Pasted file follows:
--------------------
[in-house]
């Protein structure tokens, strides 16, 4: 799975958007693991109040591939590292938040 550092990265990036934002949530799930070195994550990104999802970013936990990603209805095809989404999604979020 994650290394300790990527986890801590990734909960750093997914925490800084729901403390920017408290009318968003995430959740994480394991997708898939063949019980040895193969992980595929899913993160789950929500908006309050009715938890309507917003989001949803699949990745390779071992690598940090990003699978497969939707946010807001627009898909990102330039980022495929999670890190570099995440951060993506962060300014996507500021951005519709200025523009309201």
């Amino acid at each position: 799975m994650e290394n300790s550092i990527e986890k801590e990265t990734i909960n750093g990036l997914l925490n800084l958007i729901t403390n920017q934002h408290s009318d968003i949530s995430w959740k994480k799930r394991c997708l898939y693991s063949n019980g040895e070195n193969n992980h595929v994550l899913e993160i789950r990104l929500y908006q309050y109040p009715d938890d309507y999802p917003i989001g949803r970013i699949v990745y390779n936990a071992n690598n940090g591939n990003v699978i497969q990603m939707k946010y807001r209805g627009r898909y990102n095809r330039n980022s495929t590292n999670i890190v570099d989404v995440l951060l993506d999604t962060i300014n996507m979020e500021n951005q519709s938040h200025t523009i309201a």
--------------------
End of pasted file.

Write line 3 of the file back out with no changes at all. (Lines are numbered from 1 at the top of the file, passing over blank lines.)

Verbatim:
């Amino acid at each position: 799975m994650e290394n300790s550092i990527e986890k801590e990265t990734i909960n750093g990036l997914l925490n800084l958007i729901t403390n920017q934002h408290s009318d968003i949530s995430w959740k994480k799930r394991c997708l898939y693991s063949n019980g040895e070195n193969n992980h595929v994550l899913e993160i789950r990104l929500y908006q309050y109040p009715d938890d309507y999802p917003i989001g949803r970013i699949v990745y390779n936990a071992n690598n940090g591939n990003v699978i497969q990603m939707k946010y807001r209805g627009r898909y990102n095809r330039n980022s495929t590292n999670i890190v570099d989404v995440l951060l993506d999604t962060i300014n996507m979020e500021n951005q519709s938040h200025t523009i309201a």